Retired Money: Tontines moving from academia to Retirement marketplace

Annuity and Tontine expert Moshe Milevsky

My latest MoneySense Retired Money column, just published, looks at how the 17th century “tontine” scheme may help solve 21st century angst about outliving your money in Retirement. Click on this headline to retrieve the whole article: Why Ottawa needs to push for tontine-type annuities.

We have described Moshe’s pioneering work in annuities and tontines before: the York University finance professor and prolific author has published entire books on tontines and annuities. As he outlines in Pensionize Your Nest Egg, Milevsky has always emphasized the distinction between what he calls “real” pensions (guaranteed-for-life Defined Benefit pensions) and capital-appreciation vehicles like RRSPs or Defined Contribution plans, which have to be “pensionized” (or “annuitized”)before they can be considered to be “real” pensions.

Milevsky and three fellow Canadian co-authors have just published a paper partially funded by the pension section of the U.S. Society of Actuaries,entitled Annuities versus Tontines in the 21stCentury: A Canadian Case Study. (The other authors are Thomas Salisbury, Gabriela Gonzales and Hanna Jankowski). In it they make the case for the reintroduction of retirement investment income tontines (RITs) into the modern financial supermarket.

For those who haven’t seen the film The Wrong Box, tontines are mortality-linked investments that superficially resemble life annuities but were quite popular in Europe in the 17thand 18thcentury and later America. But they fell into disrepute by the early 20thcentury, in part because of the kind of sordid image they received, often popularized by novels and films like The Wrong Box. The “longest-living” winner takes the pot, which is why creative artists have often used this as a plot device involving skulduggery.

In essence, tontines pool capital and distribute all the capital and investment gains to those who live the longest: those unlucky enough to die early forfeit the capital (i.e. their heirs forfeit it), while those who live the longest benefit with super returns.

While a tontine revival could make sense around the world – the pension and longevity trends are almost universal – they make particular sense in Canada. The authors state they “believe that Canada has a dearth of products for hedging personal risk, compared to the U.S. market.” They know of no Canadian insurance company that offers a true deferred income annuity (DIA or ALDA), not do they offer a variable income annuity or equity-indexed annuities with living benefits: all available in the US. The closest we have are segregated funds, and they really aren’t that great as far as guaranteeing lifetime income, Milevsky told me.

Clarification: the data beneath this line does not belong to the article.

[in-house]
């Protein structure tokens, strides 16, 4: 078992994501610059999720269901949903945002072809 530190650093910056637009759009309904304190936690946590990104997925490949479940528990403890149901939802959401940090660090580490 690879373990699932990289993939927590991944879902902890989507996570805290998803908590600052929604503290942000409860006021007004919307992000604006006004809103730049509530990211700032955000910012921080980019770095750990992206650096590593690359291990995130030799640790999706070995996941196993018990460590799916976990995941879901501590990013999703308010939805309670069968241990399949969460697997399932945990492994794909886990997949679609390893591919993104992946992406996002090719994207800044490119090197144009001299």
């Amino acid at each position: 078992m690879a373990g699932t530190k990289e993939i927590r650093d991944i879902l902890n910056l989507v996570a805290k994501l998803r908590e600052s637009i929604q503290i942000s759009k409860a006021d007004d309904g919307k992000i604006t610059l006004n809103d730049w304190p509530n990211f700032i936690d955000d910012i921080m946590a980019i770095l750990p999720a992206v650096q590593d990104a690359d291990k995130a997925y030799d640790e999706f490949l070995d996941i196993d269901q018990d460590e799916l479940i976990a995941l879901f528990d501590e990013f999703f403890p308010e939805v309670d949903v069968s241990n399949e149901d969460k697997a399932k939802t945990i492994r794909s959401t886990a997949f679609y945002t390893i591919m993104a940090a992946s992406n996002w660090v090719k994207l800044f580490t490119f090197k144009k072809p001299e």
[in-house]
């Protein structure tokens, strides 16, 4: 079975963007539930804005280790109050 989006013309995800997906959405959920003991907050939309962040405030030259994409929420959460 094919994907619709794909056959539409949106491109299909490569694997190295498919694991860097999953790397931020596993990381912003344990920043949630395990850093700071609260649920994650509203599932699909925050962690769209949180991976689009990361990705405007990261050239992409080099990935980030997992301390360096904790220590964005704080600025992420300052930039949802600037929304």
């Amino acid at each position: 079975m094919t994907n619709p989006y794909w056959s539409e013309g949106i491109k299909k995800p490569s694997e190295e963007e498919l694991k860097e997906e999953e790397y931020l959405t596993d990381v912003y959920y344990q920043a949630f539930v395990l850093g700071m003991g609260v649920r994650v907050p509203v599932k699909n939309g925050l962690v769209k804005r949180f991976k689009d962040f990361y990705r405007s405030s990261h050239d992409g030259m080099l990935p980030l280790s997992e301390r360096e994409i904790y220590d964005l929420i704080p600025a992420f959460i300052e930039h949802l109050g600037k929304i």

Ironically, one reason Canadians have much less choice in the retirement income financial supermarket is that DB pensions have long been prevalent: at least in Government circles. Besides, Canada is the country that first invented the exchange-traded funds (ETFs) that are now supplanting mutual funds. Why not follow up with a revolution in annuities and tontine-like retirement vehicles?


I hit 65: party time?

Meanwhile, the Financial Post just published an article in which I reflect on reaching the magic milestone of age 65. It was in the Wednesday paper this week or you can read it online by clicking on the highlighted headline: Ain’t no party like an OAS party: Retirement guru Jonathan Chevreau on turning 65.

I should explain that I actually turned 65 on April 6th but had scheduled a hockey tournament that weekend. So we have picked May 26th for the party, and since the first OAS cheque is scheduled to arrive the prior week, decided to bill the party as an OAS one rather than an official birthday party. I know, more information than anyone needs to know about!

While coincidental, I also did an interview with CBC radio about the phenomenon of turning 65: I will post the link once it is available.

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